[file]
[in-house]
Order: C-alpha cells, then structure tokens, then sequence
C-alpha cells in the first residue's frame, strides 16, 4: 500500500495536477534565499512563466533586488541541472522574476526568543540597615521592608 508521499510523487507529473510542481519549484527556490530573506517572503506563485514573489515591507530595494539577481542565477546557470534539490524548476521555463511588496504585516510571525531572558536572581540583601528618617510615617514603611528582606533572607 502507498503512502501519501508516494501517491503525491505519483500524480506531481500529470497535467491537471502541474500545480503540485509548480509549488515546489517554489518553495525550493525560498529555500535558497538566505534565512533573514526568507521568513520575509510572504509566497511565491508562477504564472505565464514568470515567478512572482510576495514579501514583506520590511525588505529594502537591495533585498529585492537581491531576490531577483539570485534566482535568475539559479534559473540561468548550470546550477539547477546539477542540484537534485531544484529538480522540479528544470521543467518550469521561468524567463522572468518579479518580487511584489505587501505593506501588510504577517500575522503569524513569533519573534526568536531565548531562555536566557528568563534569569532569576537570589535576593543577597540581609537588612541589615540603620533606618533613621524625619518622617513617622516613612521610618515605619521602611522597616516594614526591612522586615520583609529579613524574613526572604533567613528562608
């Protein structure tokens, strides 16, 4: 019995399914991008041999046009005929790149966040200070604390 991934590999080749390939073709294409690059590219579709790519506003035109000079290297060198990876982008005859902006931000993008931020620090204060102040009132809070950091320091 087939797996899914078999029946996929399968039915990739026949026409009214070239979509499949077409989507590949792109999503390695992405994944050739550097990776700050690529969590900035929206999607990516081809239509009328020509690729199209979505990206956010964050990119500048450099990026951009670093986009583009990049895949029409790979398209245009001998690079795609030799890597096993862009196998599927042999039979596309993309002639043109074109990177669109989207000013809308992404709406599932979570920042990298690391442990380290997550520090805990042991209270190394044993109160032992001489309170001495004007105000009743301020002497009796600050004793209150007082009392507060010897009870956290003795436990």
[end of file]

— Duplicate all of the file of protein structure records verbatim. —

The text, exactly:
[in-house]
Order: C-alpha cells, then structure tokens, then sequence
C-alpha cells in the first residue's frame, strides 16, 4: 500500500495536477534565499512563466533586488541541472522574476526568543540597615521592608 508521499510523487507529473510542481519549484527556490530573506517572503506563485514573489515591507530595494539577481542565477546557470534539490524548476521555463511588496504585516510571525531572558536572581540583601528618617510615617514603611528582606533572607 502507498503512502501519501508516494501517491503525491505519483500524480506531481500529470497535467491537471502541474500545480503540485509548480509549488515546489517554489518553495525550493525560498529555500535558497538566505534565512533573514526568507521568513520575509510572504509566497511565491508562477504564472505565464514568470515567478512572482510576495514579501514583506520590511525588505529594502537591495533585498529585492537581491531576490531577483539570485534566482535568475539559479534559473540561468548550470546550477539547477546539477542540484537534485531544484529538480522540479528544470521543467518550469521561468524567463522572468518579479518580487511584489505587501505593506501588510504577517500575522503569524513569533519573534526568536531565548531562555536566557528568563534569569532569576537570589535576593543577597540581609537588612541589615540603620533606618533613621524625619518622617513617622516613612521610618515605619521602611522597616516594614526591612522586615520583609529579613524574613526572604533567613528562608
């Protein structure tokens, strides 16, 4: 019995399914991008041999046009005929790149966040200070604390 991934590999080749390939073709294409690059590219579709790519506003035109000079290297060198990876982008005859902006931000993008931020620090204060102040009132809070950091320091 087939797996899914078999029946996929399968039915990739026949026409009214070239979509499949077409989507590949792109999503390695992405994944050739550097990776700050690529969590900035929206999607990516081809239509009328020509690729199209979505990206956010964050990119500048450099990026951009670093986009583009990049895949029409790979398209245009001998690079795609030799890597096993862009196998599927042999039979596309993309002639043109074109990177669109989207000013809308992404709406599932979570920042990298690391442990380290997550520090805990042991209270190394044993109160032992001489309170001495004007105000009743301020002497009796600050004793209150007082009392507060010897009870956290003795436990």